Sunday, April 22, 2018

Jesus Christ: The Door into Eternal Life

Pope Francis Opening the Holy Door
The Gospel according to John shares many images of Jesus. I am the bread; the vine; the way, the truth and the life; the light;
the door; the resurrection; the good shepherd. These seven “I am” sayings allude to the divinity of Jesus.

I particularly like the image of Jesus as the “door” to eternal life. There are many doors in our lives. An open door welcomes friends, fresh air, light. A closed door can shelter and protect us. Doors can be opened in compassion. They can be slammed shut in anger.

The doors we pass through may be transitions from fear into safety, from isolation into community. The church door welcomes us into God’s presence where the word is proclaimed and the sacrament celebrated. The courthouse door may be the entry into seeking justice. The university door is the threshold into learning. Our own front door assures we are safely home.

The Easter season is all about life and hope. In Jesus’s death on Good Friday is hidden his glorious resurrection on Easter Sunday. Easter challenges us to “reset our lives” each day. Every day is a new beginning, a new door to be opened.

A best seller titled Make Your Bed: Little Things That Can Change Your Life...and Maybe the World offers some good advice:
-- Make your bed every morning, because when you accomplish one thing early, you'll be motivated to achieve more. The point: if you don't do the little things right, you won’t do the big things right. Start each day with a task completed.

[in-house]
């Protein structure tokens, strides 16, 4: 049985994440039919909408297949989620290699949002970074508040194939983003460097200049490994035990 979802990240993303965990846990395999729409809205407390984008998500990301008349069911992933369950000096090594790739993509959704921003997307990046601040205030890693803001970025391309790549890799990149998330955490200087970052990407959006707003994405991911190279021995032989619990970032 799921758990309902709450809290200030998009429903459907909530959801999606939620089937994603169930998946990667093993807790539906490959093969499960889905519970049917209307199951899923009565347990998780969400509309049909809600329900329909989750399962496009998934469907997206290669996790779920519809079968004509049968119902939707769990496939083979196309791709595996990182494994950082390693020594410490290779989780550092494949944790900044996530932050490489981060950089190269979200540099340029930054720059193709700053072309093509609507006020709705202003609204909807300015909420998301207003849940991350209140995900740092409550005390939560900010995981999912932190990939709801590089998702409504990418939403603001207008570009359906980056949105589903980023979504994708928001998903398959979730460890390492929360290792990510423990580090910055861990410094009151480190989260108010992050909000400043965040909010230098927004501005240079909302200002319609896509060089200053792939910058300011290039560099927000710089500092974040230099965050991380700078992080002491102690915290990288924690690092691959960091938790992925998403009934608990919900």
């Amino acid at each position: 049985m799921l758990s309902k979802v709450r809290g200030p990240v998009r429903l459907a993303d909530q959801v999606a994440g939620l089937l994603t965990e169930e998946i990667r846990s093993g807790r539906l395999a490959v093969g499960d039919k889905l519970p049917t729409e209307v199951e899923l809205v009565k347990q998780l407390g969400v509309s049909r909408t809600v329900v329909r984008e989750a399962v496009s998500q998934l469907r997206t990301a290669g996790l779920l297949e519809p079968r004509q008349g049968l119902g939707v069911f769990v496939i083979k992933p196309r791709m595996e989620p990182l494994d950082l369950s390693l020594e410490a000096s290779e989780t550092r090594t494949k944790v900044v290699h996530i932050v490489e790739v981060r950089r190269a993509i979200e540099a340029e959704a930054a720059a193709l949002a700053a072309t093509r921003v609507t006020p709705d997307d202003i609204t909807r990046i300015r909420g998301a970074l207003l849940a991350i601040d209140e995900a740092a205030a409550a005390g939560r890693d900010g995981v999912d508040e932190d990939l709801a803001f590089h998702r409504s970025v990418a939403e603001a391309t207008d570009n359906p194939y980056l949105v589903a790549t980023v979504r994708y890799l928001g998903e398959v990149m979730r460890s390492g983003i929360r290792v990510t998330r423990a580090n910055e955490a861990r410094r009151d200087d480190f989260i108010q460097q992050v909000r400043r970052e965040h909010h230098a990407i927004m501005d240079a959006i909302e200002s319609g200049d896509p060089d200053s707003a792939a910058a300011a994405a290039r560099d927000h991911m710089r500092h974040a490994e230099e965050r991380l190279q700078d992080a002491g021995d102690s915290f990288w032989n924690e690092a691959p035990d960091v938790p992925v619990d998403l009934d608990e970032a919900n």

--Remember life isn't fair. Keep moving forward despite failures and struggles, because what you learn will make you wiser. In your darkest moments, you have to be your very best—calm and strategic—so that you can bring all your skills of mind and strength of character to bear on the challenge. I think of the pilot of the recent Southwest flight who, thanks to her solid experience and composure, safely landed a plane when an engine blew out in mid-flight.

When I enter an airplane, I occasionally think about the many people involved: pilots and flight attendants, mechanics, dispatchers, controllers, inspectors, and many others. An airplane involves teamwork. And so too does life.  We take so many things for granted, often without even an acknowledgment of gratitude. The challenge is to be always grateful.  Grateful to God that we are, that we have so many blessings, that we have so many people whose goodness inspires hope.

One person can change the world by giving people hope. Think, for instance, of Abraham Lincoln, Mahatma Gandhi, Martin Luther King, Mother Teresa, and of course, Jesus Christ.

The Easter season is about hope in God. At every stage in our earthly pilgrimage, and ultimately through death, into eternal life, God is present invisibly. As St. Paul put it, “At present we see indistinctly, as in a mirror, but then face to face.” (1 Cor. 13:12)

Jesus is our “door” to eternal life. Yes, seeing God face to face will be the fulfillment of our hope.

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